A strike! First prey is a honey bee. (Photo by Kathy Keatley Garvey)
Second strike! A fiery skipper butterfly. (Photo by Kathy Keatley Garvey)
A freeloader. A moocher. A sponger.
That's the freeloader fly.
A praying mantis is polishing off the remains of a honey bee. Suddenly a black dot with wings edges closer and closer and grabs a bit of the prey.
So tiny. So persistent. So relentless. That's the freeloader fly.
Don't look at the mangled honey bee. Don't look at the hungry praying mantis.
Look at the freeloader fly. Wait a few seconds and you'll see another.
The scene: a camouflaged praying mantis is tucked beneath some African blue basil leaves and the light is fading fast. (You could say I took this image "on the fly.")
Senior Insect Biosystematist Martin Hauser of the Plant Pest Diagnostic Branch, California Department of Food and Agriculture (CDFA) identified these "freeloader flies" as family Milichiidae and "likely the genus Desmometopa." See Wikipedia.
They are so tiny, Hauser says, that the mantids, spiders and Reduviidae (think assassin bugs) "don't bother chasing them away or even trying to eat them."
Hauser pointed out images of freeloader flies from BugGuide.net: http://bugguide.net/node/view/23319/bgimage
And look at all the freeloaders on this prey: http://bugguide.net/node/view/512989/bgimage
Back in March of 2012, agricultural entomologist Ted C. MacRae who writes a popular blog, Beetles in the Bush, posted an image of an assassin bug eating a stink bug. Check out all the flies engaging in what he calls kleptoparasitism--stealing food.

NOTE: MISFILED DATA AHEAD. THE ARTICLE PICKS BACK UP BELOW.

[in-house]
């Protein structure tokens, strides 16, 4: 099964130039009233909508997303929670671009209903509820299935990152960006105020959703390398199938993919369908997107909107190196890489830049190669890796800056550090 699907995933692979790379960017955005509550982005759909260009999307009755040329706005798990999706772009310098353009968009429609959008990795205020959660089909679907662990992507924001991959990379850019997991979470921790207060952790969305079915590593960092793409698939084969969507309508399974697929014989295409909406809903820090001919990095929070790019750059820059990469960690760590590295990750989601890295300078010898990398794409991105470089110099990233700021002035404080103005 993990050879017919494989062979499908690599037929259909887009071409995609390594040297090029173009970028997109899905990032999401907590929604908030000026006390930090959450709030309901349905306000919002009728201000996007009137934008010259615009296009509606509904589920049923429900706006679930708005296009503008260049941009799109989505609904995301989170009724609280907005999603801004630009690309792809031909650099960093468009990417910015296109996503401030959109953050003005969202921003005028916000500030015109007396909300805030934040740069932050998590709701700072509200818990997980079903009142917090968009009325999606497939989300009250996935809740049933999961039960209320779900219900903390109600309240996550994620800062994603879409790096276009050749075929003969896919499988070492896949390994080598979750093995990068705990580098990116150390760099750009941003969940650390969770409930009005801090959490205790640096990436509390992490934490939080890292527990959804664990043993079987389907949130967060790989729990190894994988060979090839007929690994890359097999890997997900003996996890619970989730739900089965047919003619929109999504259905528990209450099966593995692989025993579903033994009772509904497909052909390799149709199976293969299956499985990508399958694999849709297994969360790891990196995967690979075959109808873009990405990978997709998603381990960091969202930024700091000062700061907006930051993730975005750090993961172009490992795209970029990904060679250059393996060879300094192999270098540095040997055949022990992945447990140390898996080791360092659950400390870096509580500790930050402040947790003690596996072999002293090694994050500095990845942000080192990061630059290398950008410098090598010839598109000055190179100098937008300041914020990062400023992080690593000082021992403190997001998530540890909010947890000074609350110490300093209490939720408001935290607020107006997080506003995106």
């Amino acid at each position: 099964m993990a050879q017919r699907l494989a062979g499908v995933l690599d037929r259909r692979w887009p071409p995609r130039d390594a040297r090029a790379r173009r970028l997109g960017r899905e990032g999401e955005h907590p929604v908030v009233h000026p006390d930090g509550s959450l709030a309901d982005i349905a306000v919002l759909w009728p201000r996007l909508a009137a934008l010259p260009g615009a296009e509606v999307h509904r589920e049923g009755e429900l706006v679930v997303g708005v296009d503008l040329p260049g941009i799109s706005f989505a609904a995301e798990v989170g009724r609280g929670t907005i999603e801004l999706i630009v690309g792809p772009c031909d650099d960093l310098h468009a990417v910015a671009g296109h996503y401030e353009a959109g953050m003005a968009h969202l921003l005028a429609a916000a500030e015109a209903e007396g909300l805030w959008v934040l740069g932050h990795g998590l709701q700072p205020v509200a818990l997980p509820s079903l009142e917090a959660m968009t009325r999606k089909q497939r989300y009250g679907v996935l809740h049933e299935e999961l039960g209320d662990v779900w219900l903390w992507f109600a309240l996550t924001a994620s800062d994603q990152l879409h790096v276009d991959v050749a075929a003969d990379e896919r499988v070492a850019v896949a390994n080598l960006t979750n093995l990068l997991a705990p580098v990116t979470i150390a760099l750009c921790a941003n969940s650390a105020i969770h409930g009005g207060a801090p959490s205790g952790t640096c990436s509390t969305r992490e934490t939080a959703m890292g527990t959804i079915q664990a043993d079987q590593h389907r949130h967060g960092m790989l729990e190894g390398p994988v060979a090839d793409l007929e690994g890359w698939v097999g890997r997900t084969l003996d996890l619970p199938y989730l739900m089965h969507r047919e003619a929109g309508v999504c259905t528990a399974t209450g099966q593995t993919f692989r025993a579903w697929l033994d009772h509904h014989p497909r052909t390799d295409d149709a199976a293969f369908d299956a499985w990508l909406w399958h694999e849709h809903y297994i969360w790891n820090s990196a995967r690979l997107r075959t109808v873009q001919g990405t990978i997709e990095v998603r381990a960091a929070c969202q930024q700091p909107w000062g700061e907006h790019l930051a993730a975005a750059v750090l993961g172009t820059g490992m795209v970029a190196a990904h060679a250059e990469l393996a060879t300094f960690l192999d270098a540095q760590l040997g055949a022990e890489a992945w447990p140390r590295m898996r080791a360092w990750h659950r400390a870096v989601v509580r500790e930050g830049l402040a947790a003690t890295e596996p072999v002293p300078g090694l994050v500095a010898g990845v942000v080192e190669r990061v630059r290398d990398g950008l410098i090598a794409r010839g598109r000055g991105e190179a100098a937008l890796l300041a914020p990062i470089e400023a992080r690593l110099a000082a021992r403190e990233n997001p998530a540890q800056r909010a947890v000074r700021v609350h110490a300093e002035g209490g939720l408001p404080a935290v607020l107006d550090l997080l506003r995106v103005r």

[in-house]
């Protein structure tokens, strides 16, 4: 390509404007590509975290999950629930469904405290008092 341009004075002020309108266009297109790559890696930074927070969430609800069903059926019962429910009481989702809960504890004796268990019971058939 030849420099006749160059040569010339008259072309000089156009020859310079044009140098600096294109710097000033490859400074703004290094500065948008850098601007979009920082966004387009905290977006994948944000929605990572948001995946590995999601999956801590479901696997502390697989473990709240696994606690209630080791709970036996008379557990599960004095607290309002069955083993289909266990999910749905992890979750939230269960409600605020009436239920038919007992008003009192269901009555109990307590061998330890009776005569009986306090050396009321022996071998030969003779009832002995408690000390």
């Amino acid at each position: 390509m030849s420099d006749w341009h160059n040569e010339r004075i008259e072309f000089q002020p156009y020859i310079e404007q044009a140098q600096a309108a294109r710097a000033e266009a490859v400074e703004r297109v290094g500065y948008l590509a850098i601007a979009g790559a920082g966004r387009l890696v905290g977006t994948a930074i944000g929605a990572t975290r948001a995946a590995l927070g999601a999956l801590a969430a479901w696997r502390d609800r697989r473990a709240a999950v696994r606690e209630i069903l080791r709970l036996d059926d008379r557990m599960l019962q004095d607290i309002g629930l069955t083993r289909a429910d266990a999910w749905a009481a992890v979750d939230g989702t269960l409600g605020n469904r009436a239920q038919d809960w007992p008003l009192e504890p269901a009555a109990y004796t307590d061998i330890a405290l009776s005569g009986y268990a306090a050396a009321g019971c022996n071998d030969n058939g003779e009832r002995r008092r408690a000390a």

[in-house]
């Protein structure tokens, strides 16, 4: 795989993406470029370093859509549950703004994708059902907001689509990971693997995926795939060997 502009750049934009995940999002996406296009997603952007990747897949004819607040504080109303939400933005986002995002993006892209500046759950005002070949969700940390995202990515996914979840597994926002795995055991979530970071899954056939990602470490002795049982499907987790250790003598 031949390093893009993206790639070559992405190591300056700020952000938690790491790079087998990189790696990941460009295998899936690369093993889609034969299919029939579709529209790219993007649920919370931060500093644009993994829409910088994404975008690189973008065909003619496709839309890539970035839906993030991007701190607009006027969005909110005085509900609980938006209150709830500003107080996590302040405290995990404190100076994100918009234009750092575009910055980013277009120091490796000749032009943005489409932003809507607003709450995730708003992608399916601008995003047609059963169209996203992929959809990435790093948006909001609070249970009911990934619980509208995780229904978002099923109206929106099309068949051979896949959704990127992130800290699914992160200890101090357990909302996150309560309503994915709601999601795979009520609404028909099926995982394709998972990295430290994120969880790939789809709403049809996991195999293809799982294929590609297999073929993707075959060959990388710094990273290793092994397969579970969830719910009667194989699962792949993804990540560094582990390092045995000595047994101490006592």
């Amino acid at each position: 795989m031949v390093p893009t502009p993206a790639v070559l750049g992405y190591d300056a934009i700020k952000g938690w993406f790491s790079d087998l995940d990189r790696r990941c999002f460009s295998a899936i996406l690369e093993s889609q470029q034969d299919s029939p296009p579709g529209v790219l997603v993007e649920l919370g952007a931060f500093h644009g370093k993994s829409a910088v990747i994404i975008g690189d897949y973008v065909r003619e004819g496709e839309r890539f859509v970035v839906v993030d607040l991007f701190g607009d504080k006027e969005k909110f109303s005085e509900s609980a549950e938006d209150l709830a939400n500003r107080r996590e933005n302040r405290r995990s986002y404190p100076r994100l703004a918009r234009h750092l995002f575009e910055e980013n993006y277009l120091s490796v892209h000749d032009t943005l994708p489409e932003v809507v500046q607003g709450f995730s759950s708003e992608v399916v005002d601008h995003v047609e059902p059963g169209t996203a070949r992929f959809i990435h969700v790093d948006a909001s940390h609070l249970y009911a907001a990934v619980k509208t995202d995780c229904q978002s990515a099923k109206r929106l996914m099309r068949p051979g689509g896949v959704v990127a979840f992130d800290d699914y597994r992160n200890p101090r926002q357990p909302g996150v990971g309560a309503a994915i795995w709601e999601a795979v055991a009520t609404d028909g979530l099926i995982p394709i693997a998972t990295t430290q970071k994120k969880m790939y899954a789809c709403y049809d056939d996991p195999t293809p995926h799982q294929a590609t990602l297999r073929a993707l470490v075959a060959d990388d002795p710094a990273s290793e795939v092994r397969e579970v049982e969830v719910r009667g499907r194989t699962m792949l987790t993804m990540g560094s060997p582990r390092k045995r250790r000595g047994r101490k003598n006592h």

Everybody gets fed. Nobody leaves hungry.
Praying mantis eats a honey bee while a freeloader fly, family Milichilidae, does, too. Another freeloader edges closer. (Photo by Kathy Keatley Garvey)
The freeloader fly is quite persistent. (Photo by Kathy Keatley Garvey)
We've trained puppies to "come," "sit" and "heel."
We've trained an African grey parrot to say "Here, kitty, kitty, kitty! Meow!"
We've trained the kitty to ignore the parrot.
But how do you train a praying mantis?
Our resident praying mantis, the lean green machine, conceals himself in the African blue basil. That's been home, sweet home for the past week. Before that, it was the lantana, catmint, Mexican sunflower and cosmos. He goes where the bees are and the bees are now all over the African blue basil.
We cannot create a "No fly zone." We cannot ban the bees from traveling. And we cannot ban the praying mantis from doing what he does best: ambushing prey and eating them.
Lately, however, he's allowed us to photograph him in the early morning, before his bee breakfast.
He does not respond to "Say cheese!"
Nor does he respond to "Say bee!" Or "Say Apis mellifera!"
You cannot train a praying mantis.
Praying mantis stretches in the African blue basil. (Photo by Kathy Keatley Garvey)
A little aerobics under the cosmos, as a bee does a flyover. (Photo by Kathy Keatley Garvey)
It's not "Say cheese!" It's "Say bee!" (Photo by Kathy Keatley Garvey)